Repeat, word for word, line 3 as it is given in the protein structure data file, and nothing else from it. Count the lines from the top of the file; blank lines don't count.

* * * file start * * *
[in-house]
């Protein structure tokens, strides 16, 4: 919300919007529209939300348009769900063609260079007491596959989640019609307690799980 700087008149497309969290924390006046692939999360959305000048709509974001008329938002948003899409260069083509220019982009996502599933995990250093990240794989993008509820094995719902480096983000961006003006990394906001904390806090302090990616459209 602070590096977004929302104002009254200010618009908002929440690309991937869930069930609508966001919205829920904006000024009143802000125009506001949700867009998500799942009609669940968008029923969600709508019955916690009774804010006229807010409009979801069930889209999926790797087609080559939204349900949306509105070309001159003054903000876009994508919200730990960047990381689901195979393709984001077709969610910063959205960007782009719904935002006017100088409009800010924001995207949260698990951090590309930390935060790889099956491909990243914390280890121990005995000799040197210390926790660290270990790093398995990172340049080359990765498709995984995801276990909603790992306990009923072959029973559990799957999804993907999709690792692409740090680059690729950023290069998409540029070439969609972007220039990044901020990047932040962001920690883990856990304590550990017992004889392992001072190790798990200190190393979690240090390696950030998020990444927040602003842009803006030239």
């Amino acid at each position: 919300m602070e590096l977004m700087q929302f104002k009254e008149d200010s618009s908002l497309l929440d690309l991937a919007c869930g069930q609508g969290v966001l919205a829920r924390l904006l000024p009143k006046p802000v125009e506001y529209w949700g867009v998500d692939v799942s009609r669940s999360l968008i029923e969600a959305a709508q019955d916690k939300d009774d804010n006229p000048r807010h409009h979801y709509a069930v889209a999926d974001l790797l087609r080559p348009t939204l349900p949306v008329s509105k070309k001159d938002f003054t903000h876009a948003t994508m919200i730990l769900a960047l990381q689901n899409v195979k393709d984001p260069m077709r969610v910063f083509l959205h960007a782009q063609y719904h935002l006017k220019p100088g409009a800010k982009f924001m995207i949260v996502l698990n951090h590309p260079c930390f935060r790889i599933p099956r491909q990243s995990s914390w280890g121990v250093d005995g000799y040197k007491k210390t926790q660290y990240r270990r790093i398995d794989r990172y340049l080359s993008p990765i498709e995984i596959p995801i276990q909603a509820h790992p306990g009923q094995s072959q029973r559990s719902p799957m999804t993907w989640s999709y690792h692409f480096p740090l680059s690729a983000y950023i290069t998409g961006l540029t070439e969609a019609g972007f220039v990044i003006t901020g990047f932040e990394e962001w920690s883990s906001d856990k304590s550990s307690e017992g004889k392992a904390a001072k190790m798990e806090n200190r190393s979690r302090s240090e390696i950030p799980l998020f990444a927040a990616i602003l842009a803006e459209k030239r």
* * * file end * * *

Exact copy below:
């Amino acid at each position: 919300m602070e590096l977004m700087q929302f104002k009254e008149d200010s618009s908002l497309l929440d690309l991937a919007c869930g069930q609508g969290v966001l919205a829920r924390l904006l000024p009143k006046p802000v125009e506001y529209w949700g867009v998500d692939v799942s009609r669940s999360l968008i029923e969600a959305a709508q019955d916690k939300d009774d804010n006229p000048r807010h409009h979801y709509a069930v889209a999926d974001l790797l087609r080559p348009t939204l349900p949306v008329s509105k070309k001159d938002f003054t903000h876009a948003t994508m919200i730990l769900a960047l990381q689901n899409v195979k393709d984001p260069m077709r969610v910063f083509l959205h960007a782009q063609y719904h935002l006017k220019p100088g409009a800010k982009f924001m995207i949260v996502l698990n951090h590309p260079c930390f935060r790889i599933p099956r491909q990243s995990s914390w280890g121990v250093d005995g000799y040197k007491k210390t926790q660290y990240r270990r790093i398995d794989r990172y340049l080359s993008p990765i498709e995984i596959p995801i276990q909603a509820h790992p306990g009923q094995s072959q029973r559990s719902p799957m999804t993907w989640s999709y690792h692409f480096p740090l680059s690729a983000y950023i290069t998409g961006l540029t070439e969609a019609g972007f220039v990044i003006t901020g990047f932040e990394e962001w920690s883990s906001d856990k304590s550990s307690e017992g004889k392992a904390a001072k190790m798990e806090n200190r190393s979690r302090s240090e390696i950030p799980l998020f990444a927040a990616i602003l842009a803006e459209k030239r």